---|---|

128 | 7 |

1024 | 10 |

1048576 | 20 |

10^{9} | ≈30 |

Consider another problem: given a string, check to see if there are any repeated characters.

e.g. for `"CMPT"`

we want to say no; for `"MACM"`

we want to say yes because there are two `M`

s.

An algorithm we could use for that:

- Set the counter to 0.
- For each letter in the string,
- For each letter
**after**that letter,- If the two are the same, add 1 to the counter.

- For each letter
- If the counter is 0, say no. Else say yes.

For a string with \(n\) characters, the innermost step (If the two…

) runs \(n-1\) times for the first letter, then \(n-2\) for the second, \(n-3\) for the third, … . Because of something I remember from a math class, the total steps is: \[\frac{n(n-1)}{2} = \tfrac{1}{2}n^2 - \tfrac{1}{2}n\,.\]

When looking at running times, we generally only worry about the fastest-growing terms: the largest power of \(n\) (or other rules later).

So, we think of \(\tfrac{1}{2}n^2 - \tfrac{1}{2}n\) steps as just \(\tfrac{1}{2}n^2\).

We also will ignore the leading constant: the rough analysis we have done doesn't really say much about the kind of efficiencies that can make a real implementation (program) run a few times faster/slower. We're fooling ourselves if we keep those constant factors.

So, \(\tfrac{1}{2}n^2\) becomes \(n^2\) and we say this repeated letters algorithm has \(n^2\) running time

The overall formula for the number of steps tells us a lot about the time an algorithm will take. Some common ones:

You can see the reason we throw away slower-growing terms when talking about running time: they make a relatively tiny contribution to the total with a larger \(n\). We imagine solving small

problems is easy and we're more concerned about large

cases.

The actual rules for coming up with a running time

:

- Count the number of
steps

taken to run the algorithm with asize \(n\)

input. - Throw away all but the fastest-growing term.
- Throw away any constant factor.

Some possible fastest-growing terms

, in order from fastest growing to slowest growing:

Or in short: think of \(2^n\) as \(n^{1000000}\) and \(\log n\) as \(n^{0.0000001}\) and just think about the power of \(n\).

So far, we have seen algorithms with these running times:

- the
good

guessing game: \(\log n\), - the
bad

guessing game: \(n\), - detect repeated letters: \(n^2\).

One last problem: given a list of numbers, can we find some of them that add to a particular total?

e.g. given values 6, 14, 127, 7, 2, 8, can we find a subset that add to 16? In this case yes: 6, 2, 8.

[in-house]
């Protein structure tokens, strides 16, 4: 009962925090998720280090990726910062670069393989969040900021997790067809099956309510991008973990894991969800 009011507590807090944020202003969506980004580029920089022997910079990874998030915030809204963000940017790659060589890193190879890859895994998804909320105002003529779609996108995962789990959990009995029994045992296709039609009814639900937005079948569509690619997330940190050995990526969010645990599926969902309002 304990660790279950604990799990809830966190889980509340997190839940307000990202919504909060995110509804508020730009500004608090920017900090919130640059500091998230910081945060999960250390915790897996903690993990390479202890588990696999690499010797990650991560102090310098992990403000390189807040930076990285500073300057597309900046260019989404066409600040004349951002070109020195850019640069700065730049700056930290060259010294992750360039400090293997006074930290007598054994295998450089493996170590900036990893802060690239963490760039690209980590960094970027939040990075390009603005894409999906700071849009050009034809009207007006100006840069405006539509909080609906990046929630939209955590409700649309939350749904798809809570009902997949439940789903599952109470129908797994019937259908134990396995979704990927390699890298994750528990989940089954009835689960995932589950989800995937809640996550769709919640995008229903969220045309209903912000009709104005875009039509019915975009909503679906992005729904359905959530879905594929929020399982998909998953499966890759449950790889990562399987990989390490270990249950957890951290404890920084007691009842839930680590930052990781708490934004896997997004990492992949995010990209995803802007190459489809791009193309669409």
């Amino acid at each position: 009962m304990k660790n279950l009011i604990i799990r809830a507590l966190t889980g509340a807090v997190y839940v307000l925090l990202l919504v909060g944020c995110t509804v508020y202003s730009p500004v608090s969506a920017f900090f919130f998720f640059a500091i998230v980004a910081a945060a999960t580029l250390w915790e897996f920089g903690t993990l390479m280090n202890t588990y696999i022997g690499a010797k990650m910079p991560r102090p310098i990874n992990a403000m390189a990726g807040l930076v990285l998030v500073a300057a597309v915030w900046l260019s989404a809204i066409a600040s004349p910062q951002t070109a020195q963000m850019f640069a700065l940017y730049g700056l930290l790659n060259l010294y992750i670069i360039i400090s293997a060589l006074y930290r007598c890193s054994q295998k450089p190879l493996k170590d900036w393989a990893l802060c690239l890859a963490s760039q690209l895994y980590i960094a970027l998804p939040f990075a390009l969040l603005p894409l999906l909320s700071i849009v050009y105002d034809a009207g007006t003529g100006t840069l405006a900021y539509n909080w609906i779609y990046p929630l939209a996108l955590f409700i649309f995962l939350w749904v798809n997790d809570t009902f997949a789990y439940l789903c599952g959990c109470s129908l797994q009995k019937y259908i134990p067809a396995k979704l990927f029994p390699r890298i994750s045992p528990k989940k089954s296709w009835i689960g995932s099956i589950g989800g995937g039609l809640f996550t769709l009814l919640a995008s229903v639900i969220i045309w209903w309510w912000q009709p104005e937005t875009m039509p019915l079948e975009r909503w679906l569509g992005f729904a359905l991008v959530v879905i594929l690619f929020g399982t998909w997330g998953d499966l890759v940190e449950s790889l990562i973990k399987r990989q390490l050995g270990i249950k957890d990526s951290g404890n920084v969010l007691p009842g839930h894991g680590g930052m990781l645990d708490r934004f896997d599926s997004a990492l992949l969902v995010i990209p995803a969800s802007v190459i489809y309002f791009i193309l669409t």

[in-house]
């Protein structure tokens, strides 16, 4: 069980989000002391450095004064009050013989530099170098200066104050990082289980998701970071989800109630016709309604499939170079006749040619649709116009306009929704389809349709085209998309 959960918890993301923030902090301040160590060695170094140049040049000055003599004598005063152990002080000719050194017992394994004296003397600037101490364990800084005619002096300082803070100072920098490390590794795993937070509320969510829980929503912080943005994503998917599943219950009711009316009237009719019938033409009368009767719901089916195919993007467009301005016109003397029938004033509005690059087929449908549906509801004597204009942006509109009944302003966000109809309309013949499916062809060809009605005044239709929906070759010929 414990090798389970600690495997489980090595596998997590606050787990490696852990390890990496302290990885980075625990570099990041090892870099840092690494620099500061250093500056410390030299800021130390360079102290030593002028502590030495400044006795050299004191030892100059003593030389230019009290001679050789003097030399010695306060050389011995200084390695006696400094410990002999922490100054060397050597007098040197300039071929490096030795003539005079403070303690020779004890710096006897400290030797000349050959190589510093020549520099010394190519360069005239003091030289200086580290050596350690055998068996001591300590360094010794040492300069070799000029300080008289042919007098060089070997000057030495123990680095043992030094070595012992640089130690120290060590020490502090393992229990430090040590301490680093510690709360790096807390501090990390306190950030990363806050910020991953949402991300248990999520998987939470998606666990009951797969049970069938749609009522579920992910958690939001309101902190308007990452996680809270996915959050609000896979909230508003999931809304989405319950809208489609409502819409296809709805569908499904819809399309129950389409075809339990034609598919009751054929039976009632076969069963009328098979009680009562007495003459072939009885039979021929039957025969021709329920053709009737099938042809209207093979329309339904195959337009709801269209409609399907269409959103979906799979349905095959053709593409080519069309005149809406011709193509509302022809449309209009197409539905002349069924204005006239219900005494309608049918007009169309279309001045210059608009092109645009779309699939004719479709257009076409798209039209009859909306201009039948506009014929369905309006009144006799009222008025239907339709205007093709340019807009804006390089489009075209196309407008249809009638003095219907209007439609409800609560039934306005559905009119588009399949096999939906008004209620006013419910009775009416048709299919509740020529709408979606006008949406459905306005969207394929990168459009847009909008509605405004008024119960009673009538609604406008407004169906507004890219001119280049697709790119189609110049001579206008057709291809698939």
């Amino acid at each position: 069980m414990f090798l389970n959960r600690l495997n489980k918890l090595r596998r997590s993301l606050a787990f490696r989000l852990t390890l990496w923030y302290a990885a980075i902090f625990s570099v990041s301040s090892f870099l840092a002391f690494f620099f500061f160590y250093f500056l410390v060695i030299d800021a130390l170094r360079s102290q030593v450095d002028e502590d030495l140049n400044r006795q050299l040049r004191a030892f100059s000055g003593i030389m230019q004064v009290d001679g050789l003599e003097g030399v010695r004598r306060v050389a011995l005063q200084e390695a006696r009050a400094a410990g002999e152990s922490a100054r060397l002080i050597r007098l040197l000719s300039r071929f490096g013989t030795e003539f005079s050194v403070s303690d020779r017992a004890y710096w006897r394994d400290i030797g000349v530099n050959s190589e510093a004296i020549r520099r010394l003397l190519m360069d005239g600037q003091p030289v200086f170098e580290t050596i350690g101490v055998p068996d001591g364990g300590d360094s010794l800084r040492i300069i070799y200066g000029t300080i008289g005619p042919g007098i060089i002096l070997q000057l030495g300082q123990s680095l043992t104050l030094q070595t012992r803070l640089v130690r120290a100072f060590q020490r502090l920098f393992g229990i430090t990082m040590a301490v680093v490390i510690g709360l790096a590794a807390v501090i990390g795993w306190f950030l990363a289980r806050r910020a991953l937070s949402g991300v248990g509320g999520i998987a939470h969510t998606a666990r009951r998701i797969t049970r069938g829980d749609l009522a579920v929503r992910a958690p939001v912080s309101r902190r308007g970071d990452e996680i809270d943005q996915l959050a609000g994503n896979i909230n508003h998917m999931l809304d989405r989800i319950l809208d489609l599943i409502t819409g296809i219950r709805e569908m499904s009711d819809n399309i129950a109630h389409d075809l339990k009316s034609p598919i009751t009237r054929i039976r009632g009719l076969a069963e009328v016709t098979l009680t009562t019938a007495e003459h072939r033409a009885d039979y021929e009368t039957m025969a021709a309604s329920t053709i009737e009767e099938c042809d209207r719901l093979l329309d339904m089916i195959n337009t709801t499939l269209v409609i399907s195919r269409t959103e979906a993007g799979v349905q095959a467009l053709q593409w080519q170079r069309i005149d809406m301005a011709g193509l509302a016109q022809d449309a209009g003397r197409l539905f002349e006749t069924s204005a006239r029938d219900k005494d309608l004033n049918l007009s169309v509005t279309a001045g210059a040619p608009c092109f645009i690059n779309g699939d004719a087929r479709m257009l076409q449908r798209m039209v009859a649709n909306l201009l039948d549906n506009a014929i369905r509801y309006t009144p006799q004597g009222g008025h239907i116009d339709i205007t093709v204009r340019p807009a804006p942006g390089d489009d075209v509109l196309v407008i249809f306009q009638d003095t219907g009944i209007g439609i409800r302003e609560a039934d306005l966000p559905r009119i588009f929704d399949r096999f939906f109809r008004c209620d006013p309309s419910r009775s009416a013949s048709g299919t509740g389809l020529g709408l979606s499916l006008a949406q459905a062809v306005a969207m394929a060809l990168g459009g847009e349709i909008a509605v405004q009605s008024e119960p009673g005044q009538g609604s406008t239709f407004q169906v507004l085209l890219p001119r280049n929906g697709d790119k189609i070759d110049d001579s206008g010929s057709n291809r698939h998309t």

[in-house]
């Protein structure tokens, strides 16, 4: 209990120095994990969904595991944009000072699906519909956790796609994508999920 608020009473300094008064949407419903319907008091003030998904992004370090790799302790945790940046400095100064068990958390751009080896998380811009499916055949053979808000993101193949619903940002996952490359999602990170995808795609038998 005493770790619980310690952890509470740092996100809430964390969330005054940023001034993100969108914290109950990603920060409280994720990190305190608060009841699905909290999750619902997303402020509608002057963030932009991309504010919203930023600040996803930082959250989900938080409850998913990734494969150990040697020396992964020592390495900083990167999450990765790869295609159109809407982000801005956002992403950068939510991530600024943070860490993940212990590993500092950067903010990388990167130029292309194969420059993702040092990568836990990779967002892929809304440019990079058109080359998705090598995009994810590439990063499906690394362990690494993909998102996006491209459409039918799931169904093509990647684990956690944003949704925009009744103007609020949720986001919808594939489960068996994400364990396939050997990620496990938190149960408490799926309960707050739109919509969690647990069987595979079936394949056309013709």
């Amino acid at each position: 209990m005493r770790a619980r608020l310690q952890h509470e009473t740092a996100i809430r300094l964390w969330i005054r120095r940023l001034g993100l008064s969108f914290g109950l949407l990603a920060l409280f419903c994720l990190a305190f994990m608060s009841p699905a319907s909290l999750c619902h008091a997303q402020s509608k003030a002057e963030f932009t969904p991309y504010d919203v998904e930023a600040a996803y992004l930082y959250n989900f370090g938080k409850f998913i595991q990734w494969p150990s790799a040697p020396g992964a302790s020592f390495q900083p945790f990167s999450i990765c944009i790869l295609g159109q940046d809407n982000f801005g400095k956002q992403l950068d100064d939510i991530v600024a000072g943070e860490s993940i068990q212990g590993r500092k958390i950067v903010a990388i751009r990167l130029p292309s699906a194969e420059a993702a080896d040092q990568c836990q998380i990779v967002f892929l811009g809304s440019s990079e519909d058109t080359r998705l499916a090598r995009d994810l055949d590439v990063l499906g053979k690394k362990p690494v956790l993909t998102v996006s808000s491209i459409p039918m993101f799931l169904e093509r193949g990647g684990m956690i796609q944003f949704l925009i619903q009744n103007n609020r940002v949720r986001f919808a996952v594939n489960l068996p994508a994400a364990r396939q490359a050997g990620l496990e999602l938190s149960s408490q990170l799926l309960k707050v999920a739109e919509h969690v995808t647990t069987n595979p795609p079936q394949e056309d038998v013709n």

The best algorithm for this (that I can think of):

- For every subset of the list,
- Add up the values in that subset
- If the sum == the target,
- Print the subset.

There are \(2^n\) subsets, so this algorithm has running time \(2^n\)

.

A running time of \(2^n\) is *really* bad: \(2^{30} \approx 10^9\). We probably couldn't practically solve this problem for sets of more than 30 or 40 values.

If the best algorithm we can think of has exponential running time, in some sense we don't really have a solution: it's too slow for all but the smallest cases. Unfortunately, that's the case for many interesting problems.

Aside for the more mathematically inclined: we're saying an algorithm has running time \(f(n)\)

if the formula for its running time is both \(O(f(n))\) and \(\Omega(f(n))\).

Why are we looking at running times? It seems imprecise.

It's a measurement of how fast an *algorithm* is, ignoring the specific implementation. A clever program/implementation might be able to turn \(3n^2\) steps into \(2n^2\) steps (and thus maybe 300 ms to 200 ms on some specific input), but getting to \(n\log n\) takes a different algorithm and that will always do better for large enough \(n\).

At the same time, a clever programmer can often create a much faster implementation of the same algorithm. (e.g. I have examples in other courses with 100× speed differences because of more clever programming.)

Too many inexperienced programmers ignore the algorithm. Too many computer scientists ignore the importance of an efficient implementation.

Finding repeated letters can actually be done with running time \(n\log n\).

Hint: sorting \(n\) values can be done in \(n\log n\) steps.

That implies an algorithm like this:

- Sort the characters in the string.
- Set the counter to 0.
- For every character except the last,
- Compare the character with the
**one after it**. - If they are the same, add 1 to the counter.

- Compare the character with the
- If the counter is 0, say no. Else say yes.

The sort the characters

operation implies \(n\log n\) steps; the rest of the algorithm takes \(n\) steps. The running time is \(n\log n + n\) which is simplified to \(n\log n\).